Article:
— Alexandra Rosenmann (@alexpreditor) November 27, 2015
…a groundbreaking report from the Urban Institute and Northeastern University suggested what many academics and on-the-ground advocates have long argued: labor trafficking in the US is far more pervasive. It is also far more intertwined with the way we live. There are humans who have been tricked or forced into working for meager wages, often in dreadful conditions, in almost every sector of the economy, from agriculture and domestic work to computer programming and carnivals.
We could have known it was too good to be true. It will take much more activism to force Walmart, and other exploiters of labor, to stop their practices:
Late last year, in response to a series of strikes by workers and protests by activists, Walmart agreed to raise wages so that many of the company’s workers received at least a meager $9 an hour in 2015. The wage hike reached over 1,400 Walmart stores and gave the company some much needed positive publicity.
Unfortunately, Walmart’s entire business model is based on severely exploiting workers in the US and around the world to drive down prices, so even a minor uptick in wages hurts the bottom line.
As Bloomberg reports today, the order has now come down from Walmart executives to store managers to cut workers’ hours to lower company costs. So while many workers may have seen a pay increase from the rise to a minimum wage of $9 an hour, those same workers may now face a cut in the hours they can work to make the higher wage.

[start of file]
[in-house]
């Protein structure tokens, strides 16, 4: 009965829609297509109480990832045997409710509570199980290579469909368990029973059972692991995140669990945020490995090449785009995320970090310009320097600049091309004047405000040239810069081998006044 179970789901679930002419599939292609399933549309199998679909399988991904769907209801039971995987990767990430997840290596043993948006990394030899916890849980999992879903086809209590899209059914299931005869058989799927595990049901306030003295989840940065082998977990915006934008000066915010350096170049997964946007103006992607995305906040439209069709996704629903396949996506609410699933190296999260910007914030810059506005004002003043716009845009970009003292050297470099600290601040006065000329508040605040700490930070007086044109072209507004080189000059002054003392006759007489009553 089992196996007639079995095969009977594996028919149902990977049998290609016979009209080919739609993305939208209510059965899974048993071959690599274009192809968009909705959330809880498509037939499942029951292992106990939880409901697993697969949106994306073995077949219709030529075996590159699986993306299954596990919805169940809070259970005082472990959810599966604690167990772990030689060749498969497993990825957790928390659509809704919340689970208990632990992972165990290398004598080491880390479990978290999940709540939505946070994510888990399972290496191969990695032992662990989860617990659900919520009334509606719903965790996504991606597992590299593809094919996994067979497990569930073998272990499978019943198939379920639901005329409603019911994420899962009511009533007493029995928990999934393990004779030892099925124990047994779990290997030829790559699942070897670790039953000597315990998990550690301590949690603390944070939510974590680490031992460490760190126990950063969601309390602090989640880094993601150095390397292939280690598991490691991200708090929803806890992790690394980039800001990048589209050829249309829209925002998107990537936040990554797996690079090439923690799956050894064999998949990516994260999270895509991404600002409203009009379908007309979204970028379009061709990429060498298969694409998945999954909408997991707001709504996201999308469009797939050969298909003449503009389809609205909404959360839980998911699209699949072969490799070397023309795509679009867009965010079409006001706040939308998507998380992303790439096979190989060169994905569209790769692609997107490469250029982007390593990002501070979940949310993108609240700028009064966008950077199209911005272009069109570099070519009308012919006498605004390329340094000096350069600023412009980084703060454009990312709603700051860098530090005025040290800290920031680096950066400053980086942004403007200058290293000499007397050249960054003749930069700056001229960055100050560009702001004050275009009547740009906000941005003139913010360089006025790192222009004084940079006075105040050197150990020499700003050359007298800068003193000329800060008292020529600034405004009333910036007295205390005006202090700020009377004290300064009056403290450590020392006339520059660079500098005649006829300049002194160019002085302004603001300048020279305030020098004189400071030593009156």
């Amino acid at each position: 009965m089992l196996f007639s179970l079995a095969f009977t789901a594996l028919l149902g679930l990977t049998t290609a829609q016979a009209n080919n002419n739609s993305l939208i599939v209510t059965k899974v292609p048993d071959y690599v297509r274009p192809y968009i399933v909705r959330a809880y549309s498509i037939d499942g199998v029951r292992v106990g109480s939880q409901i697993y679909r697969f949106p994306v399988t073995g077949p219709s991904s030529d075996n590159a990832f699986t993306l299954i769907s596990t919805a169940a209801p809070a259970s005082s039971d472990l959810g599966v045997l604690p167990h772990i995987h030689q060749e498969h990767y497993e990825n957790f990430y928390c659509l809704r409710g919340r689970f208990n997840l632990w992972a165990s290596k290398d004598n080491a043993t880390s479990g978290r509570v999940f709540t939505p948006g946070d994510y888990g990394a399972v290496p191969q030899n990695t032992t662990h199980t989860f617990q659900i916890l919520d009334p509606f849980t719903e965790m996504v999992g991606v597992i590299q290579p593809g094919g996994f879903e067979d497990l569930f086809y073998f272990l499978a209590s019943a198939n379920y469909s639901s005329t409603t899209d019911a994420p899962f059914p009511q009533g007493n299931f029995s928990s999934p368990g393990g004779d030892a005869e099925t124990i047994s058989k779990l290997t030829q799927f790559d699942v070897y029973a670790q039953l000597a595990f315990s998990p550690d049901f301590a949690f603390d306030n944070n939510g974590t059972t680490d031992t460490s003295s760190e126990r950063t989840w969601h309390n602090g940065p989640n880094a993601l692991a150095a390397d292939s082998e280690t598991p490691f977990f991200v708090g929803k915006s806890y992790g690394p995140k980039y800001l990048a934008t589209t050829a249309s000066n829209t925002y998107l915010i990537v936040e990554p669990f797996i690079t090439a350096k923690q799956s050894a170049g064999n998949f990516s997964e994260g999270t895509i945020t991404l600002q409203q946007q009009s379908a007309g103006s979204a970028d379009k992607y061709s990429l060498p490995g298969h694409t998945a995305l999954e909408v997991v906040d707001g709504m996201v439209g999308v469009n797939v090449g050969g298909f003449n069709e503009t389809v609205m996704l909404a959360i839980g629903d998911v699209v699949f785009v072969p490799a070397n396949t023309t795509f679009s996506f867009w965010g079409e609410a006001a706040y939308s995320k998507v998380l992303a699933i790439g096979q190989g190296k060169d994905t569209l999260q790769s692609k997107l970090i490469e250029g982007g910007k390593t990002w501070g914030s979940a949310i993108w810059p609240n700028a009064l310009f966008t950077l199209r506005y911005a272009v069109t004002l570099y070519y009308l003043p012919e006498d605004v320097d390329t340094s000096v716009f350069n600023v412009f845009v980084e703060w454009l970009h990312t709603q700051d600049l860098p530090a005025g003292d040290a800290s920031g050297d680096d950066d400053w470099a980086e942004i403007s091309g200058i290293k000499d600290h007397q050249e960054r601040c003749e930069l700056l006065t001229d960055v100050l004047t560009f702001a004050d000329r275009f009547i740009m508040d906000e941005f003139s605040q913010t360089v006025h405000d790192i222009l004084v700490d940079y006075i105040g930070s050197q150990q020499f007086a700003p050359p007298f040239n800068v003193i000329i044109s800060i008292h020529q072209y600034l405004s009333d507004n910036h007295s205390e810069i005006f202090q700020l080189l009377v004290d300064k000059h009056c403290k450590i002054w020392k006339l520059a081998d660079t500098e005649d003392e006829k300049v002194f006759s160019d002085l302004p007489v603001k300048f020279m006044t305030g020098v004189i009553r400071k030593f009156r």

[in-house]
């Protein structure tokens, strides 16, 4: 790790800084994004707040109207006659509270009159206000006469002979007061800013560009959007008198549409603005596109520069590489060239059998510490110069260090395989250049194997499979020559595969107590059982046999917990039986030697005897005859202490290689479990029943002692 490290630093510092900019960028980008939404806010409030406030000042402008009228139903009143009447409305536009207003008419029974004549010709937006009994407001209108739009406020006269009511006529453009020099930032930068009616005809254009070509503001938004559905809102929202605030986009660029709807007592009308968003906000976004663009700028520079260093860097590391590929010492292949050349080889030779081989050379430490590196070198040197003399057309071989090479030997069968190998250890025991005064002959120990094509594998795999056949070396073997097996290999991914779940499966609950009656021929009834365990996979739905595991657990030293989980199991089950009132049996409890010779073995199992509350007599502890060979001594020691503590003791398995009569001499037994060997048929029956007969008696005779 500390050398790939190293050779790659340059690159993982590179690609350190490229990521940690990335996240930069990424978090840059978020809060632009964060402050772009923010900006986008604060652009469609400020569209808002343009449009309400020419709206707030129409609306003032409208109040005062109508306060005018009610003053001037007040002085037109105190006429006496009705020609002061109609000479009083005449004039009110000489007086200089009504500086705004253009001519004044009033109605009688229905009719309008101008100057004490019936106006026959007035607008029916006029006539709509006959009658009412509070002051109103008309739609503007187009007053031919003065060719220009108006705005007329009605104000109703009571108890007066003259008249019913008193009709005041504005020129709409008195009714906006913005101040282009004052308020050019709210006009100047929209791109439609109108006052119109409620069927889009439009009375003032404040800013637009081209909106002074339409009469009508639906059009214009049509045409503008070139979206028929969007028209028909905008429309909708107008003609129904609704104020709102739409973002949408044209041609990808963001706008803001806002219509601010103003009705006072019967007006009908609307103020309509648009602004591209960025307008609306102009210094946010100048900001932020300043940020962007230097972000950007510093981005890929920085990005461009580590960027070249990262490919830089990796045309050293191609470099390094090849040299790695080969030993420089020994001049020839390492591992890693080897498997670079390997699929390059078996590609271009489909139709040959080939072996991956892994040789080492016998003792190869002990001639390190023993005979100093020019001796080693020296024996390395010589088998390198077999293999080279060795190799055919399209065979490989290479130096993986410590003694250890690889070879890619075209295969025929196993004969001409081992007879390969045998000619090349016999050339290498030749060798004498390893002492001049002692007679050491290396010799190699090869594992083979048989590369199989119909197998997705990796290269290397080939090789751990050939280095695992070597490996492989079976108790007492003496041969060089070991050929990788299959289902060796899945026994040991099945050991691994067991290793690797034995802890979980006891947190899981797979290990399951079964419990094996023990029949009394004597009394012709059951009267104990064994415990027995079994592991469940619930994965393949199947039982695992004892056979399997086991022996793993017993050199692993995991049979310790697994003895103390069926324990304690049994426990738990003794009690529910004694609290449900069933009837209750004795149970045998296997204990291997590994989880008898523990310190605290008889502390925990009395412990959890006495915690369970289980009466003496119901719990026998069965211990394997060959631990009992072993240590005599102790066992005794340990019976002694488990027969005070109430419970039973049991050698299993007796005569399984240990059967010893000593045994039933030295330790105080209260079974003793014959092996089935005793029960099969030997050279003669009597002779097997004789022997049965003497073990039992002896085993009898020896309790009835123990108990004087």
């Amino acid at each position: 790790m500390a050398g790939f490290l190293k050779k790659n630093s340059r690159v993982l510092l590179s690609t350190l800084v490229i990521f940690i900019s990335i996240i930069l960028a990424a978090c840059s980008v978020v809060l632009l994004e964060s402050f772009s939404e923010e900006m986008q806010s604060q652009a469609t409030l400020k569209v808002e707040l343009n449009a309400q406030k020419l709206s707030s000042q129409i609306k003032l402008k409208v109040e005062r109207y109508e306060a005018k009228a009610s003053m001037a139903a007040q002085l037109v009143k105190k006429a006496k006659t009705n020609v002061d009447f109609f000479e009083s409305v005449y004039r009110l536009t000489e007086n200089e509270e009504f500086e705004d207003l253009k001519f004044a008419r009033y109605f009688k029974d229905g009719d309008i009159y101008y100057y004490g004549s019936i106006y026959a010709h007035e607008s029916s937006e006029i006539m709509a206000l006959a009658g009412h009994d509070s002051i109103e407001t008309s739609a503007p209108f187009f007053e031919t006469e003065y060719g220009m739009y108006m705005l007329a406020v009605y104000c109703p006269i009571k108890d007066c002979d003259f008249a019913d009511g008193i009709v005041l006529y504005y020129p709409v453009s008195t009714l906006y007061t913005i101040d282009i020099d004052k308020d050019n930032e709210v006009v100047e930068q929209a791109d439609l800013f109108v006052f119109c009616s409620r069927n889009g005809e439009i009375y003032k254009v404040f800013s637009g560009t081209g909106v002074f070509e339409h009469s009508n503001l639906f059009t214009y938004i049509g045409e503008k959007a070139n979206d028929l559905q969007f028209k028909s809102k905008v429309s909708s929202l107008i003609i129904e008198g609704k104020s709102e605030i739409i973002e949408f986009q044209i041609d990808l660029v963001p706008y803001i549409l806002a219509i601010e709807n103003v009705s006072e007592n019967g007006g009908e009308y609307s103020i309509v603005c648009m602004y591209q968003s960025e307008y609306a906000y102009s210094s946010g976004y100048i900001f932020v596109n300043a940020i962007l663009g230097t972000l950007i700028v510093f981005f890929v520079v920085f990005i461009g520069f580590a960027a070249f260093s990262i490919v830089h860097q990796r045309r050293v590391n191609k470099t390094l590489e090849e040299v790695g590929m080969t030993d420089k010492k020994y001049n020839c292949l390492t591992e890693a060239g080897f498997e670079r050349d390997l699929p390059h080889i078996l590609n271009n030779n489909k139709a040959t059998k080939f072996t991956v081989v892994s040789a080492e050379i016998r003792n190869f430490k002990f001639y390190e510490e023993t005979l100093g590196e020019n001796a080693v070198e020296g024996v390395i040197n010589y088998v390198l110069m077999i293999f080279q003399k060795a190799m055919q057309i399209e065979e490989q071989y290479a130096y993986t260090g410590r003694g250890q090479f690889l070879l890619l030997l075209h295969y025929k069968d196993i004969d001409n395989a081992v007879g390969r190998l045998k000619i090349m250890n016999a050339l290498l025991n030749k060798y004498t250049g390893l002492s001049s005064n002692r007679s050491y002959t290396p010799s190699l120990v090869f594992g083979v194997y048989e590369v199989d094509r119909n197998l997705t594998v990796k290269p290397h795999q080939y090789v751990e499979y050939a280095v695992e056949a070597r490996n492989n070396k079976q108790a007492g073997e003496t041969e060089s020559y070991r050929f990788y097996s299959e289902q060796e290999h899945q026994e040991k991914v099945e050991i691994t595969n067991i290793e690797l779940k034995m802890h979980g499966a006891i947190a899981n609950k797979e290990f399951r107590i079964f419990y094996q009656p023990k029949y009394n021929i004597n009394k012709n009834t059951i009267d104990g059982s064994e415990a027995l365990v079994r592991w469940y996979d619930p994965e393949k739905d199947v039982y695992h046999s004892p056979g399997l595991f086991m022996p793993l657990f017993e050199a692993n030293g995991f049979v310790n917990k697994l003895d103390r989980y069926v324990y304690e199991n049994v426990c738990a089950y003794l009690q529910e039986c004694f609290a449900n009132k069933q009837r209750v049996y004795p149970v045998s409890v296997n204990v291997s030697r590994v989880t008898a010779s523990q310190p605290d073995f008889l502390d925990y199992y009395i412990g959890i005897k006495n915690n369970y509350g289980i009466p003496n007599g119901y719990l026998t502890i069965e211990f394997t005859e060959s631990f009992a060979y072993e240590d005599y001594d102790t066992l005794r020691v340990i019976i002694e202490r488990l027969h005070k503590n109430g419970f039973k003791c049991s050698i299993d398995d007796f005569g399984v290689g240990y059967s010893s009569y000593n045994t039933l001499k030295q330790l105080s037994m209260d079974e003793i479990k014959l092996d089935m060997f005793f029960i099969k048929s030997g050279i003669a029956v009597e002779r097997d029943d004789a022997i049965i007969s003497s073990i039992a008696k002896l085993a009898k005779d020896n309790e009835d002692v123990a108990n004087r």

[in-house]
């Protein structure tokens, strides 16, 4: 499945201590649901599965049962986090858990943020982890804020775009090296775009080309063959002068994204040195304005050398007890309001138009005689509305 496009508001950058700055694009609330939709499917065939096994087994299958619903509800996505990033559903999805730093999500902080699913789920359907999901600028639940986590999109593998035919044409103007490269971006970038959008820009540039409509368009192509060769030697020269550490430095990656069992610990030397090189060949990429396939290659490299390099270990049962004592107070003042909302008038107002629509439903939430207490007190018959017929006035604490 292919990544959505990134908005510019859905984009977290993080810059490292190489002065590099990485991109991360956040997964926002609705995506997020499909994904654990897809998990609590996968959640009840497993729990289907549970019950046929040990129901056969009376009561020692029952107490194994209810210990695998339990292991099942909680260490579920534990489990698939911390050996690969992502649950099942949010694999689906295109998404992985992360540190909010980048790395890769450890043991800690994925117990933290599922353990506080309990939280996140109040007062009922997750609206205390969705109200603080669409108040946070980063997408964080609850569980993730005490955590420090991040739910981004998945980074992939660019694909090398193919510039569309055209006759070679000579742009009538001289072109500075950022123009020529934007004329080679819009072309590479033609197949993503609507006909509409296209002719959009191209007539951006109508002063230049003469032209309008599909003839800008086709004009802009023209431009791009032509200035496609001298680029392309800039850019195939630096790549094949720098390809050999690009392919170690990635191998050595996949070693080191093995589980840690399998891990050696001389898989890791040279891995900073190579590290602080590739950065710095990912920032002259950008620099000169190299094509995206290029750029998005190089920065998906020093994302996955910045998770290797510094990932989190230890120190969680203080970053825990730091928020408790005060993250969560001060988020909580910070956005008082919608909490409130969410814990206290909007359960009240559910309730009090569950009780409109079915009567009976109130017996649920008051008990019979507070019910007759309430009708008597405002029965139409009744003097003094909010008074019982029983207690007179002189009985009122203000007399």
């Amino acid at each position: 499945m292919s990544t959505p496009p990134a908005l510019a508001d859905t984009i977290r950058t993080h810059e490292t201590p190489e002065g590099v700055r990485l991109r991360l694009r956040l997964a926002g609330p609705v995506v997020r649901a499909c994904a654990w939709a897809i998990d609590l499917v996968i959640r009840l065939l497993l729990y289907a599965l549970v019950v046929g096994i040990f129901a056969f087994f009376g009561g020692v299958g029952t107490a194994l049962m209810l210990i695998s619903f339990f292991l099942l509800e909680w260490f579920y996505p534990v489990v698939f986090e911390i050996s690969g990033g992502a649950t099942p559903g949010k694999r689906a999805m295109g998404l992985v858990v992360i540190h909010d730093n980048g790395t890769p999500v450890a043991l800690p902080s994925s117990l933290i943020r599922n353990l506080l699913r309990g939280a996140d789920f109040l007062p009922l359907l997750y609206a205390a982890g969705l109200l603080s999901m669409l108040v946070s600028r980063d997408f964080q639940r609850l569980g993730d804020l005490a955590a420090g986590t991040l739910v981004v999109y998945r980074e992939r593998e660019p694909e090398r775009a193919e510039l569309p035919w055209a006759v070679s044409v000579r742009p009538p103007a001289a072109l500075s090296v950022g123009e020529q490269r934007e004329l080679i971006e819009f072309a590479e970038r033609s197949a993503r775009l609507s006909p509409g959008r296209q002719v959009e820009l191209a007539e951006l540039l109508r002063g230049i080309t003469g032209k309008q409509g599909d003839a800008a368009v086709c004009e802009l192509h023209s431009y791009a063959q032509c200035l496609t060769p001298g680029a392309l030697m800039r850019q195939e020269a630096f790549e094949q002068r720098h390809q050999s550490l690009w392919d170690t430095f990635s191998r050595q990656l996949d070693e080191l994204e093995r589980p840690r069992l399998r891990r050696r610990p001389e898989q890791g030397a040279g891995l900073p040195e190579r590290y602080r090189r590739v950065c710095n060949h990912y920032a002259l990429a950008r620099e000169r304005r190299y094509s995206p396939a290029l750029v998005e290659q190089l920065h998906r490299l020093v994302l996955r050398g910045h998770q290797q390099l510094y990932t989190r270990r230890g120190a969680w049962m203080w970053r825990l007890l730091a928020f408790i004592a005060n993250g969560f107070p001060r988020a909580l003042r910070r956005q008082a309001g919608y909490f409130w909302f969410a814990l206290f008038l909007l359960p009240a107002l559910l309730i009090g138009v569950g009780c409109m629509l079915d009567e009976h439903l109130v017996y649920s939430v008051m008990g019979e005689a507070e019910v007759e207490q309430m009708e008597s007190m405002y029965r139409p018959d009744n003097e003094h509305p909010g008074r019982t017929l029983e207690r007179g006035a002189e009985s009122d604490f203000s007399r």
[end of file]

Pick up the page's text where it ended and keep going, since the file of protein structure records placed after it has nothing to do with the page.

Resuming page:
The war on labor is everywhere, including India:
Nearly 150 million workers in banking, manufacturing and construction, backed by 10 major unions, stayed away from work. Taxi and rickshaw drivers stayed off the streets in Delhi, and shops and banks closed in left-wing stronghold Kerala in the south.
There is a worldwide war on labor we need to fight:
Workers and labor advocates are rallying in Sacramento today in support of a bill to combat wage theft by companies that fail to pay workers overtime or give legally-required breaks during work shifts.